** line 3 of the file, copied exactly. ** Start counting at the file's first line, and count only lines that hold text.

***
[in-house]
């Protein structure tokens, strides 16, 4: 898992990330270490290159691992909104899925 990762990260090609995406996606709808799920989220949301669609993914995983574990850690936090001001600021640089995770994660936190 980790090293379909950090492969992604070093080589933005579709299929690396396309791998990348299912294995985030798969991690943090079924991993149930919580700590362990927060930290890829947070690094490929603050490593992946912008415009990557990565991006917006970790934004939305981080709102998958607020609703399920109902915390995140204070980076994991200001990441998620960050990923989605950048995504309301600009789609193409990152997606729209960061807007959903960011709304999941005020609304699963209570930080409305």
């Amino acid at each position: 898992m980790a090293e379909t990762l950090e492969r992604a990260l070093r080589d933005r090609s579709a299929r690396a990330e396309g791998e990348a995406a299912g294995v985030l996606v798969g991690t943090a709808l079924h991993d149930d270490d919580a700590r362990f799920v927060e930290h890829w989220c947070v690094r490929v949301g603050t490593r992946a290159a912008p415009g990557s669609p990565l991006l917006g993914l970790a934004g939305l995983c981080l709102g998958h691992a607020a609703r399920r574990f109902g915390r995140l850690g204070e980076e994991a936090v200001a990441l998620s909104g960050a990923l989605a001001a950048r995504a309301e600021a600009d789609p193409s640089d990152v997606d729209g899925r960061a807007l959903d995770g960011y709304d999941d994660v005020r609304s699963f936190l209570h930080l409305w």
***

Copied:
């Amino acid at each position: 898992m980790a090293e379909t990762l950090e492969r992604a990260l070093r080589d933005r090609s579709a299929r690396a990330e396309g791998e990348a995406a299912g294995v985030l996606v798969g991690t943090a709808l079924h991993d149930d270490d919580a700590r362990f799920v927060e930290h890829w989220c947070v690094r490929v949301g603050t490593r992946a290159a912008p415009g990557s669609p990565l991006l917006g993914l970790a934004g939305l995983c981080l709102g998958h691992a607020a609703r399920r574990f109902g915390r995140l850690g204070e980076e994991a936090v200001a990441l998620s909104g960050a990923l989605a001001a950048r995504a309301e600021a600009d789609p193409s640089d990152v997606d729209g899925r960061a807007l959903d995770g960011y709304d999941d994660v005020r609304s699963f936190l209570h930080l409305w």